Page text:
A Record Number Of Dogs Are Being Surrendered. Here’s Why.
Most dog owners want to do everything they can to give their pup a good life, but unfortunately, that’s not always possible. Whether due to home regulations, behavioral issues, or high expenses, many pet owners make the tough decision to surrender their dogs in the hope of finding a better home for them.
While these cases can’t be prevented altogether, recent studies have shown an alarming rise in dog surrenders is reaching a record high. But what’s causing this sudden rise? Turns out, the most significant culprit is inflation
Chances are, you’ve noticed that everything seems more expensive lately. Don’t worry, you’re not just seeing things. Inflation has been rampant lately, and the rising prices have finally hit the pet care industry. Many families are now suffering from the effects of this financial instability, and are being forced to make some difficult choices. Inflation compounded with the fact that so many dogs were adopted during the pandemic when everyone was home, makes for shelter overcrowding.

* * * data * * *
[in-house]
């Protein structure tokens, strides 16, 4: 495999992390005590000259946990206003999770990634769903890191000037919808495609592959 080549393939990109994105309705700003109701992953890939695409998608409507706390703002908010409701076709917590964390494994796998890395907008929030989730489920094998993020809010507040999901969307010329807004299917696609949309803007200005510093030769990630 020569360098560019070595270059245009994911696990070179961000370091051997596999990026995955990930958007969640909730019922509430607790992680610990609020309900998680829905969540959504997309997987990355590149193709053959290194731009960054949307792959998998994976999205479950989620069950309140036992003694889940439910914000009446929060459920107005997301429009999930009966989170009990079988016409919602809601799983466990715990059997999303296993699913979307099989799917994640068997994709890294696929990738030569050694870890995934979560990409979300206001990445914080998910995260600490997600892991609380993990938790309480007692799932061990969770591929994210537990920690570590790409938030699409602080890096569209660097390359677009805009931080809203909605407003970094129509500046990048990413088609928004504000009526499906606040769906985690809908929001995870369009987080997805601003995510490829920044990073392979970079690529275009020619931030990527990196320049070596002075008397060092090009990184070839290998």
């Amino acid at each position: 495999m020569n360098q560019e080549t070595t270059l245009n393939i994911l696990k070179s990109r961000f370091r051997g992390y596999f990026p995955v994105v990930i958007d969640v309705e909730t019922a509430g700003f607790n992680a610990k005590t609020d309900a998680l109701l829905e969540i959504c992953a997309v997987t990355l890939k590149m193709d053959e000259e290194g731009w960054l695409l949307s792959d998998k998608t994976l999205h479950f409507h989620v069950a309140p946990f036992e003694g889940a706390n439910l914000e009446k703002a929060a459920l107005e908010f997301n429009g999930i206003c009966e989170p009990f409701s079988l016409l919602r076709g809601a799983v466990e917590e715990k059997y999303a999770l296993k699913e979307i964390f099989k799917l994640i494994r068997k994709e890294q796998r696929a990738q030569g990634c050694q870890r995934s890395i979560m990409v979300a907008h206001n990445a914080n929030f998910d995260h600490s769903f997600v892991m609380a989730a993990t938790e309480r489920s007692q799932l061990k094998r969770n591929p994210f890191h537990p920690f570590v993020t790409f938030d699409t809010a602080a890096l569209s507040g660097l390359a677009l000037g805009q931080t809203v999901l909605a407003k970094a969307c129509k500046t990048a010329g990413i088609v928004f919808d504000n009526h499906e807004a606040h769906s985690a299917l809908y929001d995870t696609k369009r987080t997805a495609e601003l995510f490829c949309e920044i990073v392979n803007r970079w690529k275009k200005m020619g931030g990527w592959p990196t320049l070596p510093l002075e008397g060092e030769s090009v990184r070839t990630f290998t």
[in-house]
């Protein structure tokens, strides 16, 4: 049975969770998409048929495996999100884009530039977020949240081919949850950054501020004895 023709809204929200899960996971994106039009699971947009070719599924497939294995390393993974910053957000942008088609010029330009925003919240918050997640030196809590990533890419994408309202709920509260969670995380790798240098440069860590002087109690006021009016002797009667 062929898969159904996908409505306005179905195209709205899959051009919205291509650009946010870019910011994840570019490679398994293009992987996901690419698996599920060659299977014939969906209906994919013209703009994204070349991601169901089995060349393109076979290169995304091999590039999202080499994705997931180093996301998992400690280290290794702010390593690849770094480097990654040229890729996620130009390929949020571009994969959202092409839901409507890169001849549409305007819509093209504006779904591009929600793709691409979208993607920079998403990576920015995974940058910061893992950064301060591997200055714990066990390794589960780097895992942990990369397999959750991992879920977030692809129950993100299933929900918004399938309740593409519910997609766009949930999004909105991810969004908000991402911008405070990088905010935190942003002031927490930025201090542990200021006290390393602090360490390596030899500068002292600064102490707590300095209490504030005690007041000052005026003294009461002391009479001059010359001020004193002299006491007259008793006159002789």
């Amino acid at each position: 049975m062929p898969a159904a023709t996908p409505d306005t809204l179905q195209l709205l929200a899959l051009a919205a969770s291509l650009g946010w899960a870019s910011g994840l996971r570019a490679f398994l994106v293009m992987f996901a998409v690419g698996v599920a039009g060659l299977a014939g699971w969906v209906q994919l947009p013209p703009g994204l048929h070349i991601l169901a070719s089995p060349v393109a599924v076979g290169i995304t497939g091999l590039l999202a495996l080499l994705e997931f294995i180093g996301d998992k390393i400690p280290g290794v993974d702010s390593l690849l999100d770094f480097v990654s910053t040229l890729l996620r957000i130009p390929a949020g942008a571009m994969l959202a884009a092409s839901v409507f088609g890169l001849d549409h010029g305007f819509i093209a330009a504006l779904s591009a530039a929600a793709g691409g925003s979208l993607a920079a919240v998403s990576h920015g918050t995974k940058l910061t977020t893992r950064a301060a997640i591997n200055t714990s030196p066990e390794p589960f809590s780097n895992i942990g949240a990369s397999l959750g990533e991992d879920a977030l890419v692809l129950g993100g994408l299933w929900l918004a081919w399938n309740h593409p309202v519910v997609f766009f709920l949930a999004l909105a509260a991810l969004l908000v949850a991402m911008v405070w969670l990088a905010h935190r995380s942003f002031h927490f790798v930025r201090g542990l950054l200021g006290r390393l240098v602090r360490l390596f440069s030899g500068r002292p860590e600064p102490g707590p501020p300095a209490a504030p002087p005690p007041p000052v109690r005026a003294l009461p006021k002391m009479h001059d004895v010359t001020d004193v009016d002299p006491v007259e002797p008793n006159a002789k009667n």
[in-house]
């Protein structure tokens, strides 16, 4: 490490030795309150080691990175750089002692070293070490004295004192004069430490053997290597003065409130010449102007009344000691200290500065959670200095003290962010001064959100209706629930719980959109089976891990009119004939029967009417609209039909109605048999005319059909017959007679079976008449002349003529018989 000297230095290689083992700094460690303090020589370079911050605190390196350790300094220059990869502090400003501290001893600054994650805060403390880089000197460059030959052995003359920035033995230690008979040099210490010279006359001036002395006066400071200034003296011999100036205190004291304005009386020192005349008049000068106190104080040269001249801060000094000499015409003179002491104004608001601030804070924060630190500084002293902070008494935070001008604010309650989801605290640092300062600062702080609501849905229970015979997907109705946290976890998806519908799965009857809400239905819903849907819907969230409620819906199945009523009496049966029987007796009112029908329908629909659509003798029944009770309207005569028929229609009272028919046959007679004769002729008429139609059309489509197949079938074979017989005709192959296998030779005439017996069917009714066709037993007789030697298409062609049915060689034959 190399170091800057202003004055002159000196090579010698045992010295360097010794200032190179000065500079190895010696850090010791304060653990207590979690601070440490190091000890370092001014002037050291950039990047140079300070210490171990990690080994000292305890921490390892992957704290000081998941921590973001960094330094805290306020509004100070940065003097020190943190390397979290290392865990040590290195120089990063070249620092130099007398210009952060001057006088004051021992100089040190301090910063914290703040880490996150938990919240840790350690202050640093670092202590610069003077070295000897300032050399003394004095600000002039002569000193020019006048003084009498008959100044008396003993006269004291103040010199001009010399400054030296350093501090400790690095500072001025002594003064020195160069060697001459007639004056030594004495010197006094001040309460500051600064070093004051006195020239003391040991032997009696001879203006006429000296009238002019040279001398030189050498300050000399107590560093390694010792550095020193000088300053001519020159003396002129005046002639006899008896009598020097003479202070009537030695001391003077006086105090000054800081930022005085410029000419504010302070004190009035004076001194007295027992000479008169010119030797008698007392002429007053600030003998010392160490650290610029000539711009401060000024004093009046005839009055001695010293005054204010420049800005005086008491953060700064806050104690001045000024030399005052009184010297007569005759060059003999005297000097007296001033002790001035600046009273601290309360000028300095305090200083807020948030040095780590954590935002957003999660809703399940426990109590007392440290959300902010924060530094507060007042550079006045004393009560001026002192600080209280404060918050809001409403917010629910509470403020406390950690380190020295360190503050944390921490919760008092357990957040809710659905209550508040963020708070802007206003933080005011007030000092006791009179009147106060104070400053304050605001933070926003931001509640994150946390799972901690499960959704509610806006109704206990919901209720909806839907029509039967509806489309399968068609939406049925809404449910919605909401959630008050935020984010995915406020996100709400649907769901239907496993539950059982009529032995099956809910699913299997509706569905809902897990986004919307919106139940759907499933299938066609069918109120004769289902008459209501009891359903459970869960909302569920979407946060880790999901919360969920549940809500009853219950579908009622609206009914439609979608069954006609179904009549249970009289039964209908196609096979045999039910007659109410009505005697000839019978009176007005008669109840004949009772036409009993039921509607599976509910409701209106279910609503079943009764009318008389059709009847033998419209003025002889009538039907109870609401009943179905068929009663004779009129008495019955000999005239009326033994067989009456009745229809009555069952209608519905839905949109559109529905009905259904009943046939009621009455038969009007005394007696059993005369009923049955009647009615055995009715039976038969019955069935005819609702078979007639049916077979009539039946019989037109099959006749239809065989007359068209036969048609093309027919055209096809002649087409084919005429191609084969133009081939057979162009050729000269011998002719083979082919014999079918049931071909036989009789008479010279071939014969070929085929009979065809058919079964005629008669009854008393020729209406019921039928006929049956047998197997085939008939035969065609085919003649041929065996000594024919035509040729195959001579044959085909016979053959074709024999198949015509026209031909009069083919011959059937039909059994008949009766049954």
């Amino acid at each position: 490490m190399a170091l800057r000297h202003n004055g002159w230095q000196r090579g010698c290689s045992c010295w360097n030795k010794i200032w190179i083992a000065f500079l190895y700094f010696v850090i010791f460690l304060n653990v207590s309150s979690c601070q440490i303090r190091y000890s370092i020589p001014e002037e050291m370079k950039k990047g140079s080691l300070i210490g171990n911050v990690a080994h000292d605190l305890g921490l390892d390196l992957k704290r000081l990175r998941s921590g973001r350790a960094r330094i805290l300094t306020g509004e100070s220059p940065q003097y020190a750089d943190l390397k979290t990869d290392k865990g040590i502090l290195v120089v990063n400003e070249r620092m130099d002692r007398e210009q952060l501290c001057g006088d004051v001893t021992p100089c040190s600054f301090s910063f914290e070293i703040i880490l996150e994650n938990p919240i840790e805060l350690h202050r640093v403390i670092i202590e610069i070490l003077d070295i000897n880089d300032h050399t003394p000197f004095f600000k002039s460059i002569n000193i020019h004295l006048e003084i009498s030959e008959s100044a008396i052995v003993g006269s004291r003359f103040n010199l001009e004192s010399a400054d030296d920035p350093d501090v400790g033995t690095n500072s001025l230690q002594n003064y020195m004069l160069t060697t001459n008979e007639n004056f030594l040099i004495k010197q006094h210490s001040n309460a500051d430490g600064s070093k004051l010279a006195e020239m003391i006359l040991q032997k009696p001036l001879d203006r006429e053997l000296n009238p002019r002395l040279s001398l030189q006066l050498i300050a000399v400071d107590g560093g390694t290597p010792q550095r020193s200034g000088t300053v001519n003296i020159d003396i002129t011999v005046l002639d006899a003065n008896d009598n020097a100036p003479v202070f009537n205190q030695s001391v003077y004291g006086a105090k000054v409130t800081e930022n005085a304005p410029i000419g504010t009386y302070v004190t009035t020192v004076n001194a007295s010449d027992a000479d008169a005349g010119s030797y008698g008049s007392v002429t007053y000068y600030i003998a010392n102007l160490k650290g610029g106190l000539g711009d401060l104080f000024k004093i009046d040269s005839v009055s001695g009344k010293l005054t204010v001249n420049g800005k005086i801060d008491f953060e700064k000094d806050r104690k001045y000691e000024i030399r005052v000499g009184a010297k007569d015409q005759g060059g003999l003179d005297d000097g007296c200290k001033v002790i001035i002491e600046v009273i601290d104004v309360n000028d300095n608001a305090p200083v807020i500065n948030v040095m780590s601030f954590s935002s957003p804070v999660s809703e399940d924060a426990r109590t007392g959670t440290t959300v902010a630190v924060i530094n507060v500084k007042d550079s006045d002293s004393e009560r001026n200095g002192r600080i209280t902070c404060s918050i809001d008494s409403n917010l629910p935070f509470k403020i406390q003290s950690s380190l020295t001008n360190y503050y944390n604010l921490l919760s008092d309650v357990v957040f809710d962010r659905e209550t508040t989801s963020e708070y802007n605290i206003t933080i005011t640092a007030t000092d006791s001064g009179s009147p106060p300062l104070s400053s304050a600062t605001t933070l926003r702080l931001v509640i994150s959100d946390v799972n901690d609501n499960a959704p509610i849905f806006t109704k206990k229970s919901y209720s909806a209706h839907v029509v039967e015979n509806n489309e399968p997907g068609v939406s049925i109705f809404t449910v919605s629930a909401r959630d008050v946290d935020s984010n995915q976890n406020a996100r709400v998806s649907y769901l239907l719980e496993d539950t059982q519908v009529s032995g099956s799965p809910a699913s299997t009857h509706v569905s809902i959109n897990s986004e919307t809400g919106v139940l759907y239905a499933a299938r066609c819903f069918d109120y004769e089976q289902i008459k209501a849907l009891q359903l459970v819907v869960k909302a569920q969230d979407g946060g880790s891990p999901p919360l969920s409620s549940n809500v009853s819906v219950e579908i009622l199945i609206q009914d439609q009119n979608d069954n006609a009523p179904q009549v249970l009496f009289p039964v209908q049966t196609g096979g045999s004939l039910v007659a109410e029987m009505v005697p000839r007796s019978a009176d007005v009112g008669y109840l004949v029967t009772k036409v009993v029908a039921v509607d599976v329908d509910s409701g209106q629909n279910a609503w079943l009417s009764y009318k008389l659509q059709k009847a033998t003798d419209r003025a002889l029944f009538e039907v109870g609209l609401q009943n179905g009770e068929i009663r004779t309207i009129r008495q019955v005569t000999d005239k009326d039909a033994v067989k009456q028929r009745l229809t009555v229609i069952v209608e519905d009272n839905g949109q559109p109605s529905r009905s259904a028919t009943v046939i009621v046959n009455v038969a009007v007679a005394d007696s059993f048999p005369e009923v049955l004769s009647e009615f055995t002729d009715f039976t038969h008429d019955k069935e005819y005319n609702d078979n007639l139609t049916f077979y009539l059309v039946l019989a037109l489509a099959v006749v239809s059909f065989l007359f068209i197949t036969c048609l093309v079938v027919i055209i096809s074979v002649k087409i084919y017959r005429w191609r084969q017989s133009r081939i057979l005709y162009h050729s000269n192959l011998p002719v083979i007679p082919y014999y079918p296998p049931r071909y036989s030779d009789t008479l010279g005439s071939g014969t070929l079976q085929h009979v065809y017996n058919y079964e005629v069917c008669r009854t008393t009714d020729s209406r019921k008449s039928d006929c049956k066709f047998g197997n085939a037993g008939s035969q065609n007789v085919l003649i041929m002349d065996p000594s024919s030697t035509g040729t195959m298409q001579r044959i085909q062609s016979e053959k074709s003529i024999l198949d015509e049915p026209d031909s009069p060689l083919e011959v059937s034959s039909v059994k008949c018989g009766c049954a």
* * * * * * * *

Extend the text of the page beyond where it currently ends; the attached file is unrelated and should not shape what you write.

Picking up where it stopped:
Maybe it’s pet-friendly housing, or maybe it’s basic dog necessities such as food or medication. Either way, many owners realize their pets needs aren’t in the budget. Though it’s a heartbreaking scenario, surrendering their dog is often the only thing their owner can do.
Animal shelters do everything they can to provide a safe refuge for any pup who ends up at their door. In addition, they work to pair these dogs with potential adopters. However, as shelters become overcrowded and potential adopters become more scarce, most shelters have no choice but to euthanize to make room for incoming dogs.
People who are thinking about surrendering their dog to an animal shelter need to realize that there is a good chance their dog might be euthanized.
Instead of surrendering your dog to a dog shelter, there are some other options.
- Some shelters provide temporary housing for pets whose owners aren’t able to care for them at the moment. While at the shelter, your pup will be well-fed, have a roof to sleep under, and be in contact with plenty of other dog-loving humans, so you won’t have to worry while you’re getting back on your feet. Once you’re in a better position to care for your dog, you can take them back home and continue life as normal.
- Some shelters will provide food and other care for your dog if you keep the dog. It is better for them to give you dog food and supplies then to take on another dog.
- If you MUST surrender your dog, find a rescue group instead.
Though you may be in a rough position right now, don’t lose hope! There are resources out there that can help you and your dog stay together.